I’m so glad I got into the Danganronpa series. Finishing Danganronpa V3 was bittersweet, since it’s nice to say I’ve played all the main games in the series, but I’m definitely going to miss Danganronpa’s plot twists and unique humor. I think V3 has the best class trial gameplay in the series, and possibly the best story as well. It’s really hard to say, they’re all so good! I can definitely see V3’s story alienating some fans. I won’t say more than that to avoid spoilers, but I thought it was brilliant, personally. I definitely recommend playing Danganronpa 1 and 2 before V3, because it really makes all the little references in V3 worth it!
Ori and the Blind Forest (PC)
I was craving another metroidvania, so I started Ori and the Blind Forest this week! As far as metroidvanias go, it definitely leans more towards platforming than it does action, but it’s still definitely in the metroidvania space with its non-linear exploration, power-ups, and backtracking. You play as the title character, the guardian spirit Ori, on their quest to restore life to the forest’s Spirit Tree.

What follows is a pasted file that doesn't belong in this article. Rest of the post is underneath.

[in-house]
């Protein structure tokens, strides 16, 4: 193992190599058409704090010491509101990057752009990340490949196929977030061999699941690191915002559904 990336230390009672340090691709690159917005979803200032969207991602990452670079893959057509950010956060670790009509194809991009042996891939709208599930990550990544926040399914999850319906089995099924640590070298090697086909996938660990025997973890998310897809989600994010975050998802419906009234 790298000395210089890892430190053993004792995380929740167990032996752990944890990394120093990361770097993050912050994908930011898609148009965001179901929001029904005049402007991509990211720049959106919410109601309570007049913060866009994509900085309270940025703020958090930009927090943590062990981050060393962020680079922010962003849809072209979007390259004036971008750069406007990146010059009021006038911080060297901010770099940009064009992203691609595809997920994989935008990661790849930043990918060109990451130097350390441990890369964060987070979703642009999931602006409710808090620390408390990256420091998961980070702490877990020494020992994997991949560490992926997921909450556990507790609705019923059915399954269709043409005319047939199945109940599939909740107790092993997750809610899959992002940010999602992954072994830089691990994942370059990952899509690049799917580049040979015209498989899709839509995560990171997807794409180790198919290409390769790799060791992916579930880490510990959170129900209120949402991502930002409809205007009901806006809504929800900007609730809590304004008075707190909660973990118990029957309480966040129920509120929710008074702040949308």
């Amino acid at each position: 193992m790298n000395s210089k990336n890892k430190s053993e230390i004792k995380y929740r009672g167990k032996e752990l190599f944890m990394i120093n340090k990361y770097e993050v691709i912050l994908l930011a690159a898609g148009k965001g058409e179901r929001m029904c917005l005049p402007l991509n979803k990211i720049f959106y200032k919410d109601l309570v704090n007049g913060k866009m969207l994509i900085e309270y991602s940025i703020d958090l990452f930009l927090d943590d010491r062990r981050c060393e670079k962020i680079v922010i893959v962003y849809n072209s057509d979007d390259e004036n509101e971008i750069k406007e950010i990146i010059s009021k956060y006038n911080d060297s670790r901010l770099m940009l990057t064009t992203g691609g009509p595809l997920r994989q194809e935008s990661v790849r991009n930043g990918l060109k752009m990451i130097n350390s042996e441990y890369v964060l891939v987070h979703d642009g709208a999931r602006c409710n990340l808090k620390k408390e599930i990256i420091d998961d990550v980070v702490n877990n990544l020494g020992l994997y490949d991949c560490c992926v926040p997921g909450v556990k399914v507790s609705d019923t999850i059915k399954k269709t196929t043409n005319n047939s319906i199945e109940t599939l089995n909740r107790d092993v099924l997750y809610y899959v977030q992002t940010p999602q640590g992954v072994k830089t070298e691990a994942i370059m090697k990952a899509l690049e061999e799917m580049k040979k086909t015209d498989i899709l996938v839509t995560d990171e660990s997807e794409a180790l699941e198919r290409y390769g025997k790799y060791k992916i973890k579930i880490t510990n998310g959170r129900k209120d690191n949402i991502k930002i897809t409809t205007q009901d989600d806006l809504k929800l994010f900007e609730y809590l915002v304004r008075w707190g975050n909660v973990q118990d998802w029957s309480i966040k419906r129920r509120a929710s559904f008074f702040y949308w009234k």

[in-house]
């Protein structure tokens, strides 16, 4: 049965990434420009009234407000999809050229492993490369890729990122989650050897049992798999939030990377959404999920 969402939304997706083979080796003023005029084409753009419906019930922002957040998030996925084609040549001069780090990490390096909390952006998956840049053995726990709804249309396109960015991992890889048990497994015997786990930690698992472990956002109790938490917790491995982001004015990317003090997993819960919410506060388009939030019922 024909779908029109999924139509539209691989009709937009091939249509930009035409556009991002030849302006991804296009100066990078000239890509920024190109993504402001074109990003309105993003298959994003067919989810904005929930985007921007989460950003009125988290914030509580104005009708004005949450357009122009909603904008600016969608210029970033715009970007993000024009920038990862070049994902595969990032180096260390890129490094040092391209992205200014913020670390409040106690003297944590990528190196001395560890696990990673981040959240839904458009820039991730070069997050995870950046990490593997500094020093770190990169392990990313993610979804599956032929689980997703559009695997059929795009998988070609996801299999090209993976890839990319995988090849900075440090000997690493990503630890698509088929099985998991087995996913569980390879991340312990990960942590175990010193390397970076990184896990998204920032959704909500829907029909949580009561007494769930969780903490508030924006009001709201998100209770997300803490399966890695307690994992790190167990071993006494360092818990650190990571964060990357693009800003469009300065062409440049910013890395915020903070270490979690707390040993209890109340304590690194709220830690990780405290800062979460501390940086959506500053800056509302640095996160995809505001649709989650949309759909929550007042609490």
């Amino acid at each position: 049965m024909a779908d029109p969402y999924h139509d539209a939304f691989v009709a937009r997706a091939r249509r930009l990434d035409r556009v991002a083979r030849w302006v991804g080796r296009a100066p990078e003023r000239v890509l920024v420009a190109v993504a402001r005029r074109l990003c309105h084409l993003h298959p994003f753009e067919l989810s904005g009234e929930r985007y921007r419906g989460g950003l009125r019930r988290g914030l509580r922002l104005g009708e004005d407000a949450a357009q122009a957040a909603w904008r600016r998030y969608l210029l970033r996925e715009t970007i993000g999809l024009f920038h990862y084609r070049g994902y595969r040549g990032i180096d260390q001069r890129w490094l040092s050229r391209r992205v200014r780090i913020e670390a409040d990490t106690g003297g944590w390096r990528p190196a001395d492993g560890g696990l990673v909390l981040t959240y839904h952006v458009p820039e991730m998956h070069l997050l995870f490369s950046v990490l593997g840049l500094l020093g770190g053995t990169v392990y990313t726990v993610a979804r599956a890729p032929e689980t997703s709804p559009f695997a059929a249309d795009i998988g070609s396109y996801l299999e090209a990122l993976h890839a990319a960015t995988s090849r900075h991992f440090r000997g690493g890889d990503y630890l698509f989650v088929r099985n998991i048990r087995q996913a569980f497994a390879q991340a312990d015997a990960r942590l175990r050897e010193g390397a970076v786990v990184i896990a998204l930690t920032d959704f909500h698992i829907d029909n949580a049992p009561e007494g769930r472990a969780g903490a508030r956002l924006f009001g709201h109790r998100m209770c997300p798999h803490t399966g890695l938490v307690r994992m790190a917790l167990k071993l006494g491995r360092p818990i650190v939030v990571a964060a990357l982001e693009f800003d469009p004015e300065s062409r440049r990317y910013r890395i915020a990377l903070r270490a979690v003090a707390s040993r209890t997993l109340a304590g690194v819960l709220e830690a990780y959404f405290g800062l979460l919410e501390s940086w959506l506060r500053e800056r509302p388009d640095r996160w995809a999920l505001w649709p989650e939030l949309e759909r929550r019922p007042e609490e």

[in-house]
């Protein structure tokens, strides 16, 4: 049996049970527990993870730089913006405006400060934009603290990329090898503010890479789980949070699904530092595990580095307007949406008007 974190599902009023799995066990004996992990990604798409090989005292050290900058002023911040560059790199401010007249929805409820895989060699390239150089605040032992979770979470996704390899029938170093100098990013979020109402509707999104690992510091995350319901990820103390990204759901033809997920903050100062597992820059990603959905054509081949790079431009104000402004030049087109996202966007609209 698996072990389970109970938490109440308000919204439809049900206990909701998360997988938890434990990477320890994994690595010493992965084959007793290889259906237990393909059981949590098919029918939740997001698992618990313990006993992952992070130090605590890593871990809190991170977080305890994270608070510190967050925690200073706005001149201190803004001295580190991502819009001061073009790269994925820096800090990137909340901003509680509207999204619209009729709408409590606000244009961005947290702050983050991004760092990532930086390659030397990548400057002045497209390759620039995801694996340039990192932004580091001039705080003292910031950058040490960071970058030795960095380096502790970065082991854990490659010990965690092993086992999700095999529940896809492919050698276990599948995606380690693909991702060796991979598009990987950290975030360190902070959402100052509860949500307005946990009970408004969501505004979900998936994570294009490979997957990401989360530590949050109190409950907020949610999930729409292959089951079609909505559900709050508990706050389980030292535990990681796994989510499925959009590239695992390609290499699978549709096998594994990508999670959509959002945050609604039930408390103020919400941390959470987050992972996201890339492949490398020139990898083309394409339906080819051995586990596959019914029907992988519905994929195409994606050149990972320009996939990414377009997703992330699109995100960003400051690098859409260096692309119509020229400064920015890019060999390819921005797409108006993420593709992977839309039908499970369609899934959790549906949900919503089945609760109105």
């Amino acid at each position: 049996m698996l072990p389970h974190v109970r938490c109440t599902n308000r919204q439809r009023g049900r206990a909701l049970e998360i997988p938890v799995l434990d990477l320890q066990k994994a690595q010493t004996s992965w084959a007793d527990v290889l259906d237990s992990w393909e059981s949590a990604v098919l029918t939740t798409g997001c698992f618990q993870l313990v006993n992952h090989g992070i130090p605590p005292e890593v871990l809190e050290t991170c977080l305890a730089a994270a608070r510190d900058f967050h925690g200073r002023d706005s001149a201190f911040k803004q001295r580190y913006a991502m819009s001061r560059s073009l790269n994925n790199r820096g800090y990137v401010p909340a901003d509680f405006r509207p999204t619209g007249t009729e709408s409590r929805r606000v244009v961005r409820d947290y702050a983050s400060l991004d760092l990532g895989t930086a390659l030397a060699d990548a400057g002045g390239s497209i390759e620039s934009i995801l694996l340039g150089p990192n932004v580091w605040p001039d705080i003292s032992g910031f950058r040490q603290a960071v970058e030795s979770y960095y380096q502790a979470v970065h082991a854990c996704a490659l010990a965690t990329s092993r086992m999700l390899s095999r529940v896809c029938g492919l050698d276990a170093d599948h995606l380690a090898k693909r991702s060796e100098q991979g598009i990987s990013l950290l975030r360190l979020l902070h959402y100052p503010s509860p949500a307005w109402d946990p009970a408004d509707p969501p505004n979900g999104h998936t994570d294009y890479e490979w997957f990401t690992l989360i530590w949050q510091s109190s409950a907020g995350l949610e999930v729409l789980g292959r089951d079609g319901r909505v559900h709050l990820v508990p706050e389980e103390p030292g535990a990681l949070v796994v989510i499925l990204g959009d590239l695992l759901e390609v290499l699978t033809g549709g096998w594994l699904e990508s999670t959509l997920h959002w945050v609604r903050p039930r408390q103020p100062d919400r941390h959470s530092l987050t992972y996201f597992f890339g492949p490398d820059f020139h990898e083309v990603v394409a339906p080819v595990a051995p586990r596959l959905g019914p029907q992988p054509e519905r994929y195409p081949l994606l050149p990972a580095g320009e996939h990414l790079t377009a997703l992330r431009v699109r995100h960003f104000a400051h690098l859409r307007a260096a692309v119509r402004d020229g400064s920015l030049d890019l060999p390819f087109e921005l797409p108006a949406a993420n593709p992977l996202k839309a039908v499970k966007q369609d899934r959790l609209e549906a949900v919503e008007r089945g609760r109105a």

First off, this game looks great. It’s all 2D (well, some objects are 3D), with great backgrounds and vibrant colors. The zoomed out world map is also gorgeous, and the zoomed in map is pretty nice to look at too, but more importantly it’s also a very functional map.
As I mentioned, there’s a heavy focus on platforming in Ori. As you explore, you’ll gain access to a slew of new abilities that add more depth to the platforming. Movement ends up feeling pretty unique in the end, with Ori able to climb walls, and intercept projectiles and enemies in mid-air to launch himself in any direction. This latter ability in particular took me by surprise, it’s pretty awesome. That ability is called “Bash,” and it’s pretty satisfying stringing together multiple Bash moves to navigate around some of the platforming challenges.